12 ‘Freedoms’ in Recovery…

Freedom is what recovery is all about.

Freedom from what? From your addiction, of course.
Freedom from compulsive “acting out.”

But is that all there is?

Nope. Not by a long shot.
Freedom from your addiction is only the beginning.

While lost in your addiction, you had no freedom to choose. You could not make good choices. You were powerless to do so.

Why? Because your addiction made all your decisions for you! That’s why your life became unmanageable. All was chaos…

But now you know what freedom from compulsion feels like.

And this new-found freedom is only the beginning. If you stick with the program there’s more freedom just around the corner.

If you have tasted a little freedom (the result of a spiritual awakening) why not build on this foundation? I’m talking about a life of freedom from every sort of compulsion and attachment.

Now… even though recovery is all about freedom, it doesn’t guarantee the end of pain and difficulty. Life’s problems and challenges don’t just disappear.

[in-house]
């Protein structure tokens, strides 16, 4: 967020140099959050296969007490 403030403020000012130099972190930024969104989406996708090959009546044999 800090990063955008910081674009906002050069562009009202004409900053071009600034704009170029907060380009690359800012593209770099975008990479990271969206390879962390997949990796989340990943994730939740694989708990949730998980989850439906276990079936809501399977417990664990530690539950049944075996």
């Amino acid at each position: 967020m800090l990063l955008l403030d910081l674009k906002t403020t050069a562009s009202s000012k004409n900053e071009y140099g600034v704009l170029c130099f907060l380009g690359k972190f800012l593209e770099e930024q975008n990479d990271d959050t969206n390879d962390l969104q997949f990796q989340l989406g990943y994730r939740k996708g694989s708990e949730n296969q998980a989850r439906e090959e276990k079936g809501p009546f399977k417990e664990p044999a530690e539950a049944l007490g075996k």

But you are now developing the ability to face reality in the here and now.
And you don’t need to escape into false solutions anymore.

As you learn to accept what is, you gain a new freedom – a new power – to find real solutions to the challenges that life throws at you.

Here are some new ‘freedoms’ that are available to you if you stick with the program:

  1. Freedom to remain peaceful
  2. Freedom to tell the truth
  3. Freedom to help others
  4. Freedom to take care of yourself
  5. Freedom to be grateful for all good gifts
  6. Freedom to understand your self-worth
  7. Freedom to deal with anger and resentment
  8. Freedom to do the right thing in every circumstance
  9. Freedom to love
  10. Freedom to let go
  11. Freedom to take action
  12. Freedom to accept

Freedom is what recovery is all about…

 

“When the fight begins within himself, a man’s worth something.” Robert Browning

Wrestling with our addiction is an inward fight. Once we’ve gone through withdrawal and overcome our physical dependence, there still remains the emotional struggle. Not giving in to the inward compulsion is an impossible task if we try to face temptation overwhelm on our own.

There’s a saying in AA that goes like this: “You alone must face it; but you must not face it alone.” Seems a little contradictory at first glance, but the paradoxical nature of this statement is so true. It’s the ‘inwardness’ of your addiction that places it in your hands.